19 December 2017
A USC postgraduate student is turning a lifelong fascination for lighthouses and her dream of becoming a published novelist into a career.
Bianca Millroy, of Eudlo, is writing a historical fiction book based on true events on one of Australia’s most isolated islands as part of a USC Master of Professional Practice (Creative Writing).
The novel about the trials and triumphs of a fictional lighthouse keeper’s wife began as a short story called The Solitary Light, written in 2014 after she left her property management job in Palm Cove to begin a Bachelor of Creative Writing at USC.
“A few years on from the spark that first drew me to ‘The Solitary Light’, I can honestly describe my experience as a creative writing student at USC as transformational,” said Ms Millroy, who has achieved a string of successes.
The 25-year-old recently won Live Sunshine Coast’s inaugural creative writing competition, and has had work published in several USC creative writing anthologies and in RMIT’s annual anthology promoting emerging Australian writers.
She also gained a full-time communications position with USC’s Student Communications and Events after completing her undergraduate degree last year.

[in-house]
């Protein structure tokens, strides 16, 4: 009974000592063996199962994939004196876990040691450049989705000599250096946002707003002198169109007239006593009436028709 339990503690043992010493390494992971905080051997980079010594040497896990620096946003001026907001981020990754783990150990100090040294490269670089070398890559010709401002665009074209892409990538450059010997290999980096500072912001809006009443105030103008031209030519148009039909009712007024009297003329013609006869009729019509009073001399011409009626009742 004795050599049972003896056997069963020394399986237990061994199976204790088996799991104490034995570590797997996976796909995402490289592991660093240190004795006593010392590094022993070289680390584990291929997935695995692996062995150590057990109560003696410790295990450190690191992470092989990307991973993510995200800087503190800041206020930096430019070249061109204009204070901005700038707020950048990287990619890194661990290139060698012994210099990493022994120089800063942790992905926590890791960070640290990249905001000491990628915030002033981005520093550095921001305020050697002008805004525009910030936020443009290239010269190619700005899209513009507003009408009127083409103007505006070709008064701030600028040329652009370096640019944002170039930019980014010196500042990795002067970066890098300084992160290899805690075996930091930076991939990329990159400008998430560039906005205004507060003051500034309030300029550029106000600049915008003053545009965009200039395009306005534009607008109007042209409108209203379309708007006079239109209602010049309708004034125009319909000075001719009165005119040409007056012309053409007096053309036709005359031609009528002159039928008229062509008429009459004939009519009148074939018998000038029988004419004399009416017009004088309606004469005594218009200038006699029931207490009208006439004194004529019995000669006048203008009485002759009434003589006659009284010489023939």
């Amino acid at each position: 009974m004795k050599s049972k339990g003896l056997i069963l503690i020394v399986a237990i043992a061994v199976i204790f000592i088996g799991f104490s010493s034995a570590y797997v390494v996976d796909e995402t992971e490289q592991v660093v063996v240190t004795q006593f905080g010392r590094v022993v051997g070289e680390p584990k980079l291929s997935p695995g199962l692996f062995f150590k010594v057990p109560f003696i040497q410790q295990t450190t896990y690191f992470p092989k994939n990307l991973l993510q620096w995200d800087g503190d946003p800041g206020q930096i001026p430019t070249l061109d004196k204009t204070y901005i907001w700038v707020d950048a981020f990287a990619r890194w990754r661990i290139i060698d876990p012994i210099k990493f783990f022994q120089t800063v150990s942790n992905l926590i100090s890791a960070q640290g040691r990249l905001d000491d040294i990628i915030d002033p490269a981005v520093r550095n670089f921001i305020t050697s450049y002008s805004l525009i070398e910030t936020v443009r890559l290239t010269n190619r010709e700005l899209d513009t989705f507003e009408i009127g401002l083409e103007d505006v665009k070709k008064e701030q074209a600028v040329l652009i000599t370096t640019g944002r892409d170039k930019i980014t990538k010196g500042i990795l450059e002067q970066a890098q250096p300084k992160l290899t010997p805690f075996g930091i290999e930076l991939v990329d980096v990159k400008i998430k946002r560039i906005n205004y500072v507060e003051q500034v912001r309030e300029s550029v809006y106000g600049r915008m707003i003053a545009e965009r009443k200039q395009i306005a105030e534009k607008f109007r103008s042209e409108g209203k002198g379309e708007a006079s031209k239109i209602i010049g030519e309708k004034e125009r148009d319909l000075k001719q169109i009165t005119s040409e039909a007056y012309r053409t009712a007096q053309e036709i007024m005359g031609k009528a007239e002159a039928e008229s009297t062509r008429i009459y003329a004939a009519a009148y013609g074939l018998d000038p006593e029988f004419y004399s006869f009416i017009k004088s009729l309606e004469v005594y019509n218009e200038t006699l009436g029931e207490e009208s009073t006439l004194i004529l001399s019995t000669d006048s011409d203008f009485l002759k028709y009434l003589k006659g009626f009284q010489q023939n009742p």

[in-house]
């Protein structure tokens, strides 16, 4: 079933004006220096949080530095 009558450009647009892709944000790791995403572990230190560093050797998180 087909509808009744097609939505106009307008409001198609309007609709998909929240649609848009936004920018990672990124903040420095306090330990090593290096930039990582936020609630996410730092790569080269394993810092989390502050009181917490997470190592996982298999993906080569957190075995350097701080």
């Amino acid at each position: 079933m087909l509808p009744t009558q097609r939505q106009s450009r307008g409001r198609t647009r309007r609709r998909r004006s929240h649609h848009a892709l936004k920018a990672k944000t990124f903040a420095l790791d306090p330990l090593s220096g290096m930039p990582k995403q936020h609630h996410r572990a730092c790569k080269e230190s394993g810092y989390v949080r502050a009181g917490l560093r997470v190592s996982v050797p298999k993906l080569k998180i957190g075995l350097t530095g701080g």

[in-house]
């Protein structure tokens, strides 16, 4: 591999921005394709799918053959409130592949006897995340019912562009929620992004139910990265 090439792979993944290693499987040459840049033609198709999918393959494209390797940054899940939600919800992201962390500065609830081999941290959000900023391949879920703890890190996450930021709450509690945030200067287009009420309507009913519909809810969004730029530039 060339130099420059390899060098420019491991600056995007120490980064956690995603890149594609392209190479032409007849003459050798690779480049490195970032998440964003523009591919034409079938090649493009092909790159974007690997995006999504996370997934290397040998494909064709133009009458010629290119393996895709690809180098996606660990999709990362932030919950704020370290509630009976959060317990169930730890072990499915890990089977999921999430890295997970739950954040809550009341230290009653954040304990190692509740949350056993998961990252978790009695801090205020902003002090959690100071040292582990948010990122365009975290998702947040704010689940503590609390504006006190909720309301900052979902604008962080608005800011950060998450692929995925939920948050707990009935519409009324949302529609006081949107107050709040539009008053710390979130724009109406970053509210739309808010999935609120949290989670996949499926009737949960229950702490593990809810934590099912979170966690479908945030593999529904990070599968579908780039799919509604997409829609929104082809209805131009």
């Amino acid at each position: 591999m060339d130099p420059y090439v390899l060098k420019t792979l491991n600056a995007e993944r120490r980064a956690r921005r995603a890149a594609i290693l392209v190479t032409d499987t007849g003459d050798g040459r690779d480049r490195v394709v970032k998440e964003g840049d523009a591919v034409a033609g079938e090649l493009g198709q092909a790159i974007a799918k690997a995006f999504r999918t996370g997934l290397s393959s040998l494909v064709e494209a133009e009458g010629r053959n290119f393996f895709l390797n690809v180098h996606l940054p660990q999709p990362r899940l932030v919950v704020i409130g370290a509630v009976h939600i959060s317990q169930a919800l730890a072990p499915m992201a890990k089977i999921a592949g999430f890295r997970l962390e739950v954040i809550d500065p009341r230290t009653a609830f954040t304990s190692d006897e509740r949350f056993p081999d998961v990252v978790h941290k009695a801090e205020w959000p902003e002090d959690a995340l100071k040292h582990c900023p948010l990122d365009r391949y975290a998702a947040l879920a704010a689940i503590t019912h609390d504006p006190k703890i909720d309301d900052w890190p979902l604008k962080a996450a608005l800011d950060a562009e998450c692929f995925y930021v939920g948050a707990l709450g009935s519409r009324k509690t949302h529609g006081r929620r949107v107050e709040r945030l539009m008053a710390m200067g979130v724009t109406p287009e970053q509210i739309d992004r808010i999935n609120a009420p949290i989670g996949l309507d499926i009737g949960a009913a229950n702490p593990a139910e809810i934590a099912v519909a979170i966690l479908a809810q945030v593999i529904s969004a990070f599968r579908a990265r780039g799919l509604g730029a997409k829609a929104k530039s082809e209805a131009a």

“These milestones solidified my passion and resolve to become a published author and to work in the field as a communications professional,” Ms Millroy said.
She enrolled in the Master program because it aligned with what she wanted to achieve as a writer. “It has been invaluable in producing my first manuscript,” she said.
“Working with a powerhouse team of author-academics as course coordinators and one-on-one mentors, I have gained real insight into the world of a writer and received constructive, practical advice to advance the integrity and innovation of my writing practice.
“My novel is interwoven with creative non-fiction and magic realism and is inspired by true events on the isolated South Solitary Island, off the coast of Coffs Harbour, from the 1930s to the 1970s.
“Lighthouses have always fascinated me and the passion grew when I moved to the Sunshine Coast and toured the Caloundra lighthouses.”
After discovering the South Solitary Lighthouse from an Australian film of the same name, the vision of the families and keepers who lived there simply struck a chord.
After writing her first chapter, she discovered a family connection with the island through her late great uncle, a doctor who visited regularly to provide care for the lighthouse families.
Applications are now open via QTAC to study at USC in 2018.
— Clare McKay